VM-flat.vmdk file – check.. but where’s the vmdk file?

So after spending many hours migrating all my VMs back to their uber performing datastores, I went to power on my secondary DC only to find it would not start up.

Something to do with a missing file.

“The system cannot find the file specified.
Cannot open the disk ‘DC02.vmdk’ or one of the snapshot disks it depends on.
VMware ESX cannot find the virtual disk “DC02.vmdk”. Verify the path is valid and try again. ”

I immediately checked the configuration settings in vCenter and all appeared correct. The datastore browser confirmed that it could see the 10GB vmdk file – so what could it be?

I never trust a GUI, so ssh’d over to the TSM and did a quick directory listing to find that whilst the -flat.vmdk file was there, the .vmdk file wasn’t! In the migration back, somehow the VM had lost the file that controls its understanding of disk geometry, controller type, provisioned format (thin/thick).

Knowing I had the -flat file was re-assuring, had the shoe been on the other foot and all I was left with was the vmdk file, I would have been a little lot more concerned.

The first step to resolution was to create a new identically sized virtual disk to the -flat file I had been left with. In turn, this would then create a new VMDK file that I could borrow.

1) Determine the existing -flat.vmdk file size

ls -l *-flat.vmdk
-rw——-    1 root     root         4841537536 Feb 24 23:38 DC02-flat.vmdk

2) Determine the controller type associated with this disk

less *.vmx | grep -i virtualdev

scsi0.virtualDev = “lsilogic”

In this instance the VM used the lsilogic controller

3) Armed with this information, I now create a new vmdk

vmkfstools -c 4841537536 -a lsilogic -d thin temp.vmdk
(the -d thin parameter provisions the disk as thin as we don’t really want the -flat file anyway)

4) The result is a temp-flat.vmdk and a temp.vmdk file.

5) Rename the temp.vmdk file to match the VM name – in this case DC02

mv temp.vmdk DC02.vmdk

6) Edit DC02.vmdk using VI and update the extent description contents to match the server name

# Extent description
RW 20971520 VMFS “tempDC02-flat.vmdk”

7) If the original -flat.vmdk was thinly provisioned you do not need to modify any additional parameters in the file, however if it was thick, you must remove the following line:-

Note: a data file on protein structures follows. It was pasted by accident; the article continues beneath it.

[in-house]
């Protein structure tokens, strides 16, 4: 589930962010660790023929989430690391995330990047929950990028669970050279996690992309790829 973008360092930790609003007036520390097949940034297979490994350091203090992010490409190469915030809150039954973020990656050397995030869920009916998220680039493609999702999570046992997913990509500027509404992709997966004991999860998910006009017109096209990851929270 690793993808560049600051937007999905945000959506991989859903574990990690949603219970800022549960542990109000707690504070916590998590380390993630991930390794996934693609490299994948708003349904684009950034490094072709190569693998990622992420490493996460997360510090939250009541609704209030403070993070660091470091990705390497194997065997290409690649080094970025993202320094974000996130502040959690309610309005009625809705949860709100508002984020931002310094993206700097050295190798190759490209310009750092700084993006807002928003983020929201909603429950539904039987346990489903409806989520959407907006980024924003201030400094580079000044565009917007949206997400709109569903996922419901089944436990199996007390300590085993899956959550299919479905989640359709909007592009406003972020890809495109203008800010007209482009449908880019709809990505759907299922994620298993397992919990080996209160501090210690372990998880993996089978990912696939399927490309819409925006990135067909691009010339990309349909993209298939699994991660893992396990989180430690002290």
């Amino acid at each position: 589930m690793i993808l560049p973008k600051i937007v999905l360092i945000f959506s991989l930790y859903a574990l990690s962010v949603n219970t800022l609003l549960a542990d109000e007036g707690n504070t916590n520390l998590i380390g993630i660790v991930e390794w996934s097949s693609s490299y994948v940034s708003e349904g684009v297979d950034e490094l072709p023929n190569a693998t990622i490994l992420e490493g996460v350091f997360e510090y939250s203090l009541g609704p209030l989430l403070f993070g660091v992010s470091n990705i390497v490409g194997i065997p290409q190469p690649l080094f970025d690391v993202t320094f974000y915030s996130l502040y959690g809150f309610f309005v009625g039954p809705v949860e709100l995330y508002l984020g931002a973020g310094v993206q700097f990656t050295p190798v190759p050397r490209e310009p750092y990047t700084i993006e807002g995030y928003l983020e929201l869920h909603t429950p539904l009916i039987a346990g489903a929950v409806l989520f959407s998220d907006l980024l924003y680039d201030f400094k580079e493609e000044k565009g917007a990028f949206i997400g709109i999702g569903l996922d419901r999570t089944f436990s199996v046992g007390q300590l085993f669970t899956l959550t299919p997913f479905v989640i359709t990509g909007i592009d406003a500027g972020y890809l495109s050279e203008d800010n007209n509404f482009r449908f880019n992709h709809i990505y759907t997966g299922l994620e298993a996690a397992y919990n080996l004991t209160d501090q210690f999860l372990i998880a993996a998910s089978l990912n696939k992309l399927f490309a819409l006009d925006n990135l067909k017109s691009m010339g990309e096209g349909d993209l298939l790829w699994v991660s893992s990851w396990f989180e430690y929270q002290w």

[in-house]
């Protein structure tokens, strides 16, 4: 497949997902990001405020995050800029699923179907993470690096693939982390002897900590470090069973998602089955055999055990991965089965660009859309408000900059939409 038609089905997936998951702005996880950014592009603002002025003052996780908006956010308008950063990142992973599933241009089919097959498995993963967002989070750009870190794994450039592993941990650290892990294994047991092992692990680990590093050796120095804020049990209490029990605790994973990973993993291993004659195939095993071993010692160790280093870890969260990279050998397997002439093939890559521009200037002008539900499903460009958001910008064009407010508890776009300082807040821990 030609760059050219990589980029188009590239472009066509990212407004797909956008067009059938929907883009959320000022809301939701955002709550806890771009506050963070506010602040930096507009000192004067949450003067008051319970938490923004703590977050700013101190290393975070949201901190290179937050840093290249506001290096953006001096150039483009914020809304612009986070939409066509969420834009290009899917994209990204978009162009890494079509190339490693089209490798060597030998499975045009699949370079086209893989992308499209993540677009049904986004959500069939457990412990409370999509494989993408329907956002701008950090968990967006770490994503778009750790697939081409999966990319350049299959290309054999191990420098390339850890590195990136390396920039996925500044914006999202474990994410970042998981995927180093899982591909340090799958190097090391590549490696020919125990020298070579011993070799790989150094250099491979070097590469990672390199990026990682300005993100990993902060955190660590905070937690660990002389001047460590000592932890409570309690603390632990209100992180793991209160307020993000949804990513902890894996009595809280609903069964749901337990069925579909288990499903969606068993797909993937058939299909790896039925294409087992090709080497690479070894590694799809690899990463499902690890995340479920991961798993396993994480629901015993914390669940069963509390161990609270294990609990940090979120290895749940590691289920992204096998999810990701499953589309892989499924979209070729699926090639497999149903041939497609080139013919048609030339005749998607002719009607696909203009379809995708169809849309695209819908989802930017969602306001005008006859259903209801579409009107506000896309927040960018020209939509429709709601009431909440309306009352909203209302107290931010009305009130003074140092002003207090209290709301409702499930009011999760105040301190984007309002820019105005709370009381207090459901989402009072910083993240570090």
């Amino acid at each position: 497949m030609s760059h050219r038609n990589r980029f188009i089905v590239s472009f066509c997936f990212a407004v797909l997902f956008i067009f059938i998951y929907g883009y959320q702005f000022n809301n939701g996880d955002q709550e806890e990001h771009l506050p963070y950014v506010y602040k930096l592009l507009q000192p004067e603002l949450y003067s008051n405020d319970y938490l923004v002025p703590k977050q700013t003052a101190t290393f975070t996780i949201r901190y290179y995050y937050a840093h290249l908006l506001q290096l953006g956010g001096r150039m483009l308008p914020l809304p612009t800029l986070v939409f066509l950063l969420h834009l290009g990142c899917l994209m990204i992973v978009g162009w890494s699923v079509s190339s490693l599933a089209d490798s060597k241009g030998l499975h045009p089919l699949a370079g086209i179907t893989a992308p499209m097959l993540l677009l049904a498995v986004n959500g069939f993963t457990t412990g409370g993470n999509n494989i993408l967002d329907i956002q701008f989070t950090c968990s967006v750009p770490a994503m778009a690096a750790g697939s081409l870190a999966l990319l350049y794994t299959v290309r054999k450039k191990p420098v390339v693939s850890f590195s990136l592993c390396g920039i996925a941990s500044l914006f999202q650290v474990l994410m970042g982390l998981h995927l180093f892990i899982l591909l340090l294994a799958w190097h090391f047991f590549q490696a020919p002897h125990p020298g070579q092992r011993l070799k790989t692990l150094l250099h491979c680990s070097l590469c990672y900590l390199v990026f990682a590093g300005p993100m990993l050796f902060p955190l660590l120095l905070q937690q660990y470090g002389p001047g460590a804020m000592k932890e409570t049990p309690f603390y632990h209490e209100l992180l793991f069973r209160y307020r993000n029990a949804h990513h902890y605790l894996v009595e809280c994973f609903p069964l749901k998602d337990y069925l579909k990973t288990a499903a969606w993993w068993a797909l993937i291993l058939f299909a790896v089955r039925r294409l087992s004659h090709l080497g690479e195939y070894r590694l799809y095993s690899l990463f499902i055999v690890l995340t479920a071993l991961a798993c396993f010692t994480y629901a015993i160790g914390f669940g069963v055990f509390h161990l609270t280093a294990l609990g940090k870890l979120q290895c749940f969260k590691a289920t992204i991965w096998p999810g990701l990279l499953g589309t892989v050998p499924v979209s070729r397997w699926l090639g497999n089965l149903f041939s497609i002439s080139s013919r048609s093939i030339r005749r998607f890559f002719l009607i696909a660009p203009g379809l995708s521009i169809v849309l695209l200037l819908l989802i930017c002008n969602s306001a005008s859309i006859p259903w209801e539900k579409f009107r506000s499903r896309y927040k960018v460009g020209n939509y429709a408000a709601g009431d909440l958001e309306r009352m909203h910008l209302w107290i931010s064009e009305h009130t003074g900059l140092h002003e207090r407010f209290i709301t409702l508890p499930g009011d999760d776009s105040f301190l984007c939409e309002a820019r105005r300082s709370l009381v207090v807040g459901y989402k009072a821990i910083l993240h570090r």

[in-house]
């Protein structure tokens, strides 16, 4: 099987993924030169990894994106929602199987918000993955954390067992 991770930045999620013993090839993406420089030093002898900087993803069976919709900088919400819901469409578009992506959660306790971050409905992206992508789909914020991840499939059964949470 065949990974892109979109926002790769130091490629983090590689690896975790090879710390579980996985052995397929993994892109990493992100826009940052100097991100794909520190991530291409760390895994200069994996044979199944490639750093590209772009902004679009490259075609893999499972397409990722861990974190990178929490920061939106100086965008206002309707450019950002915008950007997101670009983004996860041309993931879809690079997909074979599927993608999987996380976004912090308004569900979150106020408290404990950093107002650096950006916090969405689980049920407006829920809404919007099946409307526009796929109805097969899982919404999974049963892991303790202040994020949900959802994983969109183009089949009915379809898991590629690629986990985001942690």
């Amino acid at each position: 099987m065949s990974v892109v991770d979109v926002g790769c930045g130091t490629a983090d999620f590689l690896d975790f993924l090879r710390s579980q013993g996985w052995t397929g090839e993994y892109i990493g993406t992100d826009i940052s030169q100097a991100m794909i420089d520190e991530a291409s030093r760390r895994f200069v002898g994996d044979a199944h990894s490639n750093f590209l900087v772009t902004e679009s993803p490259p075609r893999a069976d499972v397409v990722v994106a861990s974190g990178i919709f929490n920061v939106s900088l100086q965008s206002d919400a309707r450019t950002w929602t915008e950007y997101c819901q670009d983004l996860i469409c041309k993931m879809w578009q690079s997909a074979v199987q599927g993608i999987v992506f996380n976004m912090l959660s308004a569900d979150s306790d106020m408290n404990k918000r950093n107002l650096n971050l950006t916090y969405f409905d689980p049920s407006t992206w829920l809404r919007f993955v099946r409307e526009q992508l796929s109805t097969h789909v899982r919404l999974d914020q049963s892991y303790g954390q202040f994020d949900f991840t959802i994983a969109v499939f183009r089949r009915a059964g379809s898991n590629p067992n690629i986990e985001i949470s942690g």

ddb.thinProvisioned = “1”

8) Delete the temp-flat.vmdk created in step 3 and you should be good to go!

New iSCSI server – but where’s my old VMFS volume – its Missing!

My existing iSCSI setup wasn’t delivering the I/O I expected so I went about upgrading both my eSATA array controller so I could RAID 10 across the 8 drives I have in my external drive enclosure (rather than the 4 the previous controller would allow) and in addition to that built a new Windows 2008 physical server to drive the I/O (rather than running it off my old Windows XP instance). To do this meant I had to offload all my existing VMFS data to another location temporarily to allow me to recreate the RAID. This was done using a number of external USB HDDs attached to the old iSCSI target server and passing them through as iSCSI targets to VMware. The VMs were then sVMotioned between iSCSI datastores until the external enclosure was free!

I installed Starwind (my iSCSI target software of choice) on the new server and hooked up the USB HDDs. I then proceeded to reconfigure it to represent these iSCSI HDDs to VMware.

I rescanned the iSCSI adapter but to my surprise couldn’t see the VMFS volume – only the LUN itself. Having worked with resignaturing in the past, I realised that the volume must still be there lurking in the background, it was merely being masked by VMware because it believed it was a snapshot because it was previously presented to the host under a different iSCSI IQN.

So without further ado, I ssh’d over to the TSM and ran the following command to confirm my thoughts:-

esxcfg-volume -l

The output produced the following:

VMFS3 UUID/label: 49d22e2e-996a0dea-b555-001f2960aed8/USB_VMFS_01
Can mount: Yes
Can resignature: Yes
Extent name: naa.60a98000503349394f3450667a744245:1 range: 0 – 397023 (MB)

Good news for me – the old named VMFS volume was still visible.  

So, to re-add this back into the Storage view so that I could Storage vMotion the VMs back to my new 8 disk RAID setup, I ran the following command

esxcfg-volume -M USB_VMFS_01

(you can specify -m if you only wish to mount it once. -M mounts the drive persistently).

Tada! VMFS volumes all present and correct.

I’m now seeing a HUGE performance gain from using the 8 disks and I’m going to try my hardest to push the limits of the 1GB iSCSI connection before I consider adding a second NIC for Round Robin on both the VMware hosts and iSCSI target server.

vSphere 4.1 U1 – available!

Today I awoke to discover that vSphere 4.1 U1 is now available for download. The details of the announcement were pretty straight forward:

* Support for up to 160 logical processors
* Inclusion of additional drivers
* Enablement of Intel Trusted Execution Technology (ESXi only)
* Additional guest operating system support
* Bug and security fixes

VMware vCenter
* Additional guest operating system customization support
* Additional vCenter Server database support
* Bug and security fixes

VMware vCenter Update Manager
* The VMware vCenter Update Manager Utility to help users
reconfigure the setup of Update Manager.
* Bug and security fixes.

VMware vCenter Orchestrator
* Bug Fixes

=== VMware ESX ===

=== VMware ESXi ===

=== VMware vCenter ===

=== VMware vSphere 4.1 Update 1 is available for download ===

I’ll be taking a deeper look at the associated fixes and will get this into the lab asap to determine whether there are any noticeable updates worth reporting back!